I have a friend who lives his life in technicolor.
I’m continually impressed with his endeavors and globe- trotting lifestyle as he engages in and organizes marathons and races such at the recent Death Race in Amecameca, Mexico, near the Popocatepetl volcano.
As impressed as I am with the whole idea that anyone would want to participate in anything which includes the word “death,” I am more fascinated by the stray dog that ran the race alongside some extremely brave athletes.
The Death Race, to give you a bit of background, began with nine friends in Pittsfield, Vermont in 2006 as a bit of a suffer fest. It has grown to a winter/ summer and an international event. My friend Johnny has since been involved with the evolution of the race as Race Director to include far less macho screaming and a more motivational/spiritual growth aspect by having participants memorize and recite quotes to inspire themselves toward the finish. This is very civilized, keeping the mind engaged in something other than the absolute grueling conditions of the race.
This year, 48 athletes started the race—30 were from the US and Canada, and 18 were from Mexico. Four were lost to altitude sickness before the race began at 12,000 feet. Twelve racers finished: four women and eight men, two of those from Mexico. And one dog.
He must have smelled the frozen fish each racer carried in their backpack, to be cooked and eaten at the end of the race, or he simply craved human attention. I’d say both. He was found hanging around the parking lot where the racers gathered. How was he to know that the good men and women there were about to stare death in the face while navigating the grueling course?
He was simply a sweet, loving animal who decided to accompany some humans on their adventure.
Perhaps he was the animal totem sent to rally the troops, to offer inspiration and joy as he did his best to keep up? He followed the athletes up a waterfall, through rock slides and brambly fields, a 30 foot deep, dry riverbed, where it was expected that one would pick up heavy logs and lug them out of the quagmire. Rock slides, night conditions, exhaustion, dangerous scenarios—all did nothing to discourage the dog who stayed by their side.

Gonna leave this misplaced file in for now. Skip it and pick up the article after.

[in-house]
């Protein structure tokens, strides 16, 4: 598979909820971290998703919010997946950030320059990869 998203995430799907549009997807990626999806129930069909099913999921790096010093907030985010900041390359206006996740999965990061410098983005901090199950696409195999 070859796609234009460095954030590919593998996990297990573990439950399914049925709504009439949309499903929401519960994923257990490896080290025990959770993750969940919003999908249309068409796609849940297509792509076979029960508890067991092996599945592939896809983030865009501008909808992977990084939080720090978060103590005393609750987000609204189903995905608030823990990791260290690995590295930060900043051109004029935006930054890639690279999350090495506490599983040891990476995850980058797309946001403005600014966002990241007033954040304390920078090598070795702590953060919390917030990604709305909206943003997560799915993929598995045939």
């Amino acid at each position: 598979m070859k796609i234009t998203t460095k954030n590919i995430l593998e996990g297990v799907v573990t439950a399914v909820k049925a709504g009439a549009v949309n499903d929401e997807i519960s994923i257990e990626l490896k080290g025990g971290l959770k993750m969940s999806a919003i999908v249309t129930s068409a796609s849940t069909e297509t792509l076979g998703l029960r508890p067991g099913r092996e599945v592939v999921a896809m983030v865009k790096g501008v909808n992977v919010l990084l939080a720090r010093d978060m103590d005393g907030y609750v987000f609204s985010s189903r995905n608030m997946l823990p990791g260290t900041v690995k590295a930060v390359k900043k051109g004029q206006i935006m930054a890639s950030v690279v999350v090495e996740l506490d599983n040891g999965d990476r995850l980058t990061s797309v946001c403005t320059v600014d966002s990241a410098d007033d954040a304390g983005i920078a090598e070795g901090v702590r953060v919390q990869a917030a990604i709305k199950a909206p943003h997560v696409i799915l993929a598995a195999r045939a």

(Pictured above: Johnny, participating in a previous Death Race.
I wasn’t there but I can imagine what the sight of the dog keeping up (despite many challenges) did for the men and women who needed every bit of encouragement.
And what happened to him after the race, after some fish and many a loving head rub for being such a loyal companion? He was adopted an employee of the venue where the race was held! And after that? The volcano exploded!
(If you would like to know more about the Death Race, and read one person’s blog about their experience, (the photos of the conditions will blow your mind!), please follow this link to the site of Abe Green who survived it all.)
I leave you with a few quotes that, memorized and spoken throughout the race, did much to inspire the souls of those who ran against all odds. At the end of the race, each man and woman was asked the one thing they could now change in their life. Inadvertently, they had changed an animals existence—that’s a big thing.
It’s only when we truly know and understand that we have a limited time on earth—and that we have no way of knowing when our time is up—that we will begin to live each day to the fullest, as if it was the only one we had.” ~ Elisabeth Kubler-Ross
Your life feels different on you, once you greet death and understand your heart’s position. You wear your life like a garment from the mission bundle sale ever after—lightly because you realize you paid nothing for it, but cherishing it because you know you won’t ever come by such a bargain again.” ~ Louise Erdrich
“Once you accept your own death, all of a sudden you’re free to live. You no longer care about your reputation. You no longer care except so far as your life can be used tactically to promote a cause you believe in.” ~ Saul Alinsky
“When we finally know we are dying, and all other sentient beings are dying with us, we start to have a burning, almost heartbreaking sense of the fragility and preciousness of each moment and each being, and from this can grow a deep, clear, limitless compassion for all beings.” ~ Sogyal Rinpoche
“We say that the hour of death cannot be forecast, but when we say this we imagine that hour as placed in an obscure and distant future. It never occurs to us that it has any connection with the day already begun or that death could arrive this same afternoon, this afternoon which is so certain and which has every hour filled in advance.” ~ Marcel Proust
“Of all the wonders that I yet have heard,
It seems to me most strange that men should fear,
Seeing that death, a necessary end,
Will come when it will come”
~ William Shakespeare (Julius Caesar)
“Almost everything–all external expectations, all pride, all fear of embarrassment or failure–these things just fall away in the face of death, leaving only what is truly important. Remembering that you are going to die is the best way I know to avoid the trap of thinking you have something to lose. You are already naked. There is no reason not to follow your heart.” ~ Steve Jobs
Author: Monika Carless
Editor: Catherine Monkman
Photos: Johnny Waite, Waterfall photo courtesy of Antony Matesi
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